Deliverable 10a: Tested and selected optimal concept of a smart efficient machine.
Deliverable 10b: Extensive report on the most efficient leakage/reliability control option.
Phase 3: Smart efficient commercial screw machine
WP11: City and HOWDEN define specifications for the commercial smart efficient screw machine to be prototyped and tested by Howden based on reports from WP10.
Deliverable 11: Specification for the commercial machine
WP12: Design and development of a smart efficient screw compressor with Howden and Holroyd, integrated with DDA system for monitoring and control, aiming to meet both the efficiency requirements and the reliability targets.
Deliverable 12: Design of a commercial machine
WP13: Manufacture all elements of the smart efficient screw machine package and Install it in Howden. This includes; rotor manufacturing, commercial prototype manufacturing, DDA system manufacturing, test rig manufacturing and installation;
Deliverable 13: Fully equipped test rig with a commercial machine prototype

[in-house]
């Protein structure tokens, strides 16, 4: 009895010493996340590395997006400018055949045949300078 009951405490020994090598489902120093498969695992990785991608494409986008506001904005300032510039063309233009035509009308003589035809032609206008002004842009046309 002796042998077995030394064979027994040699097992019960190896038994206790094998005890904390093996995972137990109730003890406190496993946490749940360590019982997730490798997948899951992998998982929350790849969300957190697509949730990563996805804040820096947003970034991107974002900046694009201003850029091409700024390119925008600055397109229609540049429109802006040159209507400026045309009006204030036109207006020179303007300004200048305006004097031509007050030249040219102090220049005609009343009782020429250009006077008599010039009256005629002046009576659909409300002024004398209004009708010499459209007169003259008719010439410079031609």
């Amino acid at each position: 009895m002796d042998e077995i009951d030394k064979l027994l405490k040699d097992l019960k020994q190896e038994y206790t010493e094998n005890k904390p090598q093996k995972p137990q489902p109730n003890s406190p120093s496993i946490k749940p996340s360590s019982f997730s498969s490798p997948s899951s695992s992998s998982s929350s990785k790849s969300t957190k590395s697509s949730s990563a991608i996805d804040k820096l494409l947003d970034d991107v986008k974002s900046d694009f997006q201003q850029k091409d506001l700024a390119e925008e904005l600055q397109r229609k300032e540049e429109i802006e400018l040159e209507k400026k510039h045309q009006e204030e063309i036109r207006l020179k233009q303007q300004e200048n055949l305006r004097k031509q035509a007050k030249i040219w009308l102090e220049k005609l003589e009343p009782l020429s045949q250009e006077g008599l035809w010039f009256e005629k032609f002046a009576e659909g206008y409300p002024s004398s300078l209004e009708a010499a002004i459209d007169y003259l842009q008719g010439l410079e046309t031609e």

WP14: Extensive and rigorous performance testing of the commercial prototype developed in WP12 and WP13 including testing of control strategies and extreme operation conditions.
Deliverable 14: Fully tested and validated commercial prototype
WP15: Extensive feasibility study on the application and benefits of this novel smart efficient and reliable screw machine.
Deliverable 15: Final guidelines for future of new smart efficient and reliable rotating machines
WP16: Project management and administration including:
- Financial management and administration
- Ahmed Kovacevic, Research Chair, CITY
- Sham Rane, Research Fellow, CITY
- Brijeshkumar Patel, PHD student, CITY
- Aleksander Krupa, Research Assistant, CITY
- Dominique Spence-Polin, Project Coordinator, CITY
- Donald Lawson, Research Development Manager, HOWDEN
- Douglas Latta, Product Director for Screw Compressors, HOWDEN
- Jim Ure, Design Analyst Engineer, HOWDEN
- Billy Milligan, DDA Lead, HOWDEN
- Robert Wood, Mentor, RAEng